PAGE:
No one can drive safely when they are distracted by anything including their cell phone. Generally, distracted driving of any kind is dangerous to the distracted driver, and other motor vehicle operators and pedestrians. You may also find yourself in trouble with the law if you are texting a person that you know is driving.
People using their cell phone while driving cause 1.6 million crashes each day according to the National Safety Council. About 390,000 injuries occur in these accidents. If you are injured in a texting accident caused by another driver, contact an experienced lawyer to review your case and inform you about all options you have for getting compensation.
Why Texting While Driving Is Dangerous
Of all other factors that can distract a driver, texting is the most likely to lead to a serious or fatal accident. According to the Governor’s Highway Safety Association (GHSA), texting increases the risk of an accident more than regular cell-phone use. The fact that you have to look away from the road for a certain period of time to text on your phone may partly be responsible for this.
Distract.gov indicates that sending and receiving a text makes a driver look away from the road for an average duration of 4.6 seconds. The site states that that time duration is enough to run the full length of an entire football field. According to Distract.gov, you are 23 times more likely to be involved in car crash when you text while driving. The likelihood of a crash increases significantly if you are also impaired or during harsh weather conditions.
Teens And Young Adults
Technology is changing how people drive especially teenagers. Turns out that driver’s in their 20s make up 27 percent of the distracted drivers involved in fatal crashes according to data on Distract.gov. In fact, the under 20 age group forms the greatest proportion of distracted drivers. About 16 percent of all under 20 age group drivers that were involved in a fatal car crash were reported to have been distracted according to the NHTSA.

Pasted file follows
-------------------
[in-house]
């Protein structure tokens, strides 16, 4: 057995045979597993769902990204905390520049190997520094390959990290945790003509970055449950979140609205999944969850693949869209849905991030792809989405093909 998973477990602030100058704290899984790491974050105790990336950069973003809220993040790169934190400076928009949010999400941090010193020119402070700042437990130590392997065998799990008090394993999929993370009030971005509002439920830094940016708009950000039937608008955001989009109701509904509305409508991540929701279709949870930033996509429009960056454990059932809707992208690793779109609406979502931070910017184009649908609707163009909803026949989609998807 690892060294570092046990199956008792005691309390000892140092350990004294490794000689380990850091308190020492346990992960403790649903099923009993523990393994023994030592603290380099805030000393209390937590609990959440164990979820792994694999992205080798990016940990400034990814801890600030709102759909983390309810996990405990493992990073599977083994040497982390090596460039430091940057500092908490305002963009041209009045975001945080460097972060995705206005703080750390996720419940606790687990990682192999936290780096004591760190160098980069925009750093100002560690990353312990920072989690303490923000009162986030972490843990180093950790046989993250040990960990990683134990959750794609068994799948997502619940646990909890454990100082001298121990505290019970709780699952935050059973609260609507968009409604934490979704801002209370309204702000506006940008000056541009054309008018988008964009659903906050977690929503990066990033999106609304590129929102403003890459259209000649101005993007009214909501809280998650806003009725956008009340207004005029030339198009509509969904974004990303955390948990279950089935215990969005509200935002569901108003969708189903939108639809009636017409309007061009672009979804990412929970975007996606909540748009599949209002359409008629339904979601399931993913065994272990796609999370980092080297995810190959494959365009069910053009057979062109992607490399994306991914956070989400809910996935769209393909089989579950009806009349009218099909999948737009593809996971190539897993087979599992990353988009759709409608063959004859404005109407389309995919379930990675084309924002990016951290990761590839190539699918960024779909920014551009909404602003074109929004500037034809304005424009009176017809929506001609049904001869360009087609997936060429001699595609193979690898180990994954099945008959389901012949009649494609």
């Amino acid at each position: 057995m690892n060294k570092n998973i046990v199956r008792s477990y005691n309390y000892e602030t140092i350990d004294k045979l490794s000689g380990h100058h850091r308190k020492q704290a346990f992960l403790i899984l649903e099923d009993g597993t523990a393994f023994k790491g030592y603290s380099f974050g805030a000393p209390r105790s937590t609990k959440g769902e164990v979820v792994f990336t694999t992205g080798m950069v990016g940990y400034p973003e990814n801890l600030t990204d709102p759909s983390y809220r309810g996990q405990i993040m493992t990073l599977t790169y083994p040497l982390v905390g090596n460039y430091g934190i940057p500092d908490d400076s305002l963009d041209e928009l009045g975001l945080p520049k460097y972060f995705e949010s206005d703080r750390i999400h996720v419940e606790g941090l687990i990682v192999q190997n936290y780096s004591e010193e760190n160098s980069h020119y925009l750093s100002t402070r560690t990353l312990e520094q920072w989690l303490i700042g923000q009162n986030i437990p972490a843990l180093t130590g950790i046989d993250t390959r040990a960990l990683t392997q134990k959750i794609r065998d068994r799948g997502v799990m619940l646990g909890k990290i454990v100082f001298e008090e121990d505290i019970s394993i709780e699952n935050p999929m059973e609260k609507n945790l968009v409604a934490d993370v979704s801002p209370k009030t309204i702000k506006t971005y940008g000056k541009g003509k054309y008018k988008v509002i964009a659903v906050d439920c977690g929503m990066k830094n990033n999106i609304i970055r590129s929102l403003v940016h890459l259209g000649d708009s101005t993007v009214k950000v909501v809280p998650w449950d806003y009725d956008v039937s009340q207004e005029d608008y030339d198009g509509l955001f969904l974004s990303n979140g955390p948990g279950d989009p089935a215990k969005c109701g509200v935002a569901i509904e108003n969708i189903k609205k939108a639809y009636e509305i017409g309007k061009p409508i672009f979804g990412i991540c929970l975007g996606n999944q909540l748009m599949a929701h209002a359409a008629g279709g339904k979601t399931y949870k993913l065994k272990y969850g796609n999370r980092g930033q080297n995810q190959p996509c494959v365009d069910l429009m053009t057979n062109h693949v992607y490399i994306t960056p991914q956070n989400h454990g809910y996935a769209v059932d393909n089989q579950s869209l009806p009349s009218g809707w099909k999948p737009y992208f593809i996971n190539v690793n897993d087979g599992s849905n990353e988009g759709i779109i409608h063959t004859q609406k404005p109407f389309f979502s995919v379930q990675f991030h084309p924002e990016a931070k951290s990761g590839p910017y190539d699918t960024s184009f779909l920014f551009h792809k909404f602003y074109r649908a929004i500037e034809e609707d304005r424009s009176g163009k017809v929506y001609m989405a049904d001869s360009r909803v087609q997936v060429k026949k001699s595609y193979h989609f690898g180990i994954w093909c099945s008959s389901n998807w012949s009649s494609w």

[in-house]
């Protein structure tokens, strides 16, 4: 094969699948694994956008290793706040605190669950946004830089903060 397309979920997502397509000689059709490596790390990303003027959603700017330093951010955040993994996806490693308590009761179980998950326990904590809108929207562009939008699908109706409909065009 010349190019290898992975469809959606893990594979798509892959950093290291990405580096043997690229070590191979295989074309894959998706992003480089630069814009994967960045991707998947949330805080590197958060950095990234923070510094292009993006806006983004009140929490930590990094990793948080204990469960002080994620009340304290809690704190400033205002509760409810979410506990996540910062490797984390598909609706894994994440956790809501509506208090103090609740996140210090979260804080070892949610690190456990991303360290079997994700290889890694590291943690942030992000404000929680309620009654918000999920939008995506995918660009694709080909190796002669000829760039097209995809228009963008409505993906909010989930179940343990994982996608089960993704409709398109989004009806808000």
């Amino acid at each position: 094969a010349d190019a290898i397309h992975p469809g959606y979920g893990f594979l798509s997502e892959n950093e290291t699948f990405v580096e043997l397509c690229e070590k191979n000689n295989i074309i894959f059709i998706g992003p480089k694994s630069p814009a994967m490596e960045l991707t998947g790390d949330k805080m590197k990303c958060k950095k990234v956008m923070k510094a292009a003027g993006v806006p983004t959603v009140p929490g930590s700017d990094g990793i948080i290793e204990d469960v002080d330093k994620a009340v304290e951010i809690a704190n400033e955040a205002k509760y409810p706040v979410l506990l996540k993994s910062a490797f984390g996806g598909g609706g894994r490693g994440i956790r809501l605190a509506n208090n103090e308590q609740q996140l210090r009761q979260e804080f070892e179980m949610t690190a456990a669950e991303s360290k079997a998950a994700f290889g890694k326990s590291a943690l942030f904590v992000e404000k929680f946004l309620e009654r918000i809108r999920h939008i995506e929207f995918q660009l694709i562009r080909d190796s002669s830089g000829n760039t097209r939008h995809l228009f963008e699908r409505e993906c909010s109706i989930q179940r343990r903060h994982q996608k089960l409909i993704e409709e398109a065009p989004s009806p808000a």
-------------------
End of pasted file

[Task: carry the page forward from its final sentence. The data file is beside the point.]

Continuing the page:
Among drivers under the age of 20 that were involved in car crashes, 10 percent were distracted at the time those accidents happened. What is surprising is that 94 percent of teens indicate that they know the dangers of texting-while-driving, but 35 percent still do it according to an AAA poll.
What The Law Says About Distracted Driving
In New Jersey, there is a ban on texting and driving because it is extremely dangerous. In addition, you are required to use hands-free devices when talking on your cell phone as you drive. These include a Bluetooth earpiece, dashboard system installed in your vehicle, or a speaker phone feature on your phone. However, hands-free devices are also dangerous because they are distracting according to research by the National Safety Council. This is probably why in New Jersey, school bus drivers are not allowed to use cell phones behind the wheel. Drivers under age 21 that have learner’s permits or probationary licenses cannot use any cell phones eve hand-free devices while they are driving.